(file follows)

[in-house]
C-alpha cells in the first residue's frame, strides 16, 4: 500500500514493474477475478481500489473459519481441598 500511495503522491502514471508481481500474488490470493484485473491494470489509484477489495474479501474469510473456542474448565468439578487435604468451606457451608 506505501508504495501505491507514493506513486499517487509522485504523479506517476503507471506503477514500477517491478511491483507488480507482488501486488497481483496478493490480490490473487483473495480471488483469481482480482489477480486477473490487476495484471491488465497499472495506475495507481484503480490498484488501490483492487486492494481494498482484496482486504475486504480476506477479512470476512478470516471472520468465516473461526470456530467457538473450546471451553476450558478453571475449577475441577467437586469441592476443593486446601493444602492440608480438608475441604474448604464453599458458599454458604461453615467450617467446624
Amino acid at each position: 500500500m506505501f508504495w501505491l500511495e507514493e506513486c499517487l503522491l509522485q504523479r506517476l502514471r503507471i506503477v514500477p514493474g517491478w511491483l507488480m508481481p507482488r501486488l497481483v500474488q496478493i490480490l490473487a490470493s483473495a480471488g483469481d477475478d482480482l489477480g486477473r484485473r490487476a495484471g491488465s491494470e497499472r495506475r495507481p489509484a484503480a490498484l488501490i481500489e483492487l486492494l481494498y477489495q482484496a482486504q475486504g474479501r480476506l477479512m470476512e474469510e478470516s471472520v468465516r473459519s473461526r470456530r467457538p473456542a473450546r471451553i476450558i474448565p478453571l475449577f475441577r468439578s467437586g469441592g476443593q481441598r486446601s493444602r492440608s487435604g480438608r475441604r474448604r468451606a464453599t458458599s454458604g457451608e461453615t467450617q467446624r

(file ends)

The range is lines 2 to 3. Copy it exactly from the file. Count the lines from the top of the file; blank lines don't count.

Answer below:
C-alpha cells in the first residue's frame, strides 16, 4: 500500500514493474477475478481500489473459519481441598 500511495503522491502514471508481481500474488490470493484485473491494470489509484477489495474479501474469510473456542474448565468439578487435604468451606457451608 506505501508504495501505491507514493506513486499517487509522485504523479506517476503507471506503477514500477517491478511491483507488480507482488501486488497481483496478493490480490490473487483473495480471488483469481482480482489477480486477473490487476495484471491488465497499472495506475495507481484503480490498484488501490483492487486492494481494498482484496482486504475486504480476506477479512470476512478470516471472520468465516473461526470456530467457538473450546471451553476450558478453571475449577475441577467437586469441592476443593486446601493444602492440608480438608475441604474448604464453599458458599454458604461453615467450617467446624
Amino acid at each position: 500500500m506505501f508504495w501505491l500511495e507514493e506513486c499517487l503522491l509522485q504523479r506517476l502514471r503507471i506503477v514500477p514493474g517491478w511491483l507488480m508481481p507482488r501486488l497481483v500474488q496478493i490480490l490473487a490470493s483473495a480471488g483469481d477475478d482480482l489477480g486477473r484485473r490487476a495484471g491488465s491494470e497499472r495506475r495507481p489509484a484503480a490498484l488501490i481500489e483492487l486492494l481494498y477489495q482484496a482486504q475486504g474479501r480476506l477479512m470476512e474469510e478470516s471472520v468465516r473459519s473461526r470456530r467457538p473456542a473450546r471451553i476450558i474448565p478453571l475449577f475441577r468439578s467437586g469441592g476443593q481441598r486446601s493444602r492440608s487435604g480438608r475441604r474448604r468451606a464453599t458458599s454458604g457451608e461453615t467450617q467446624r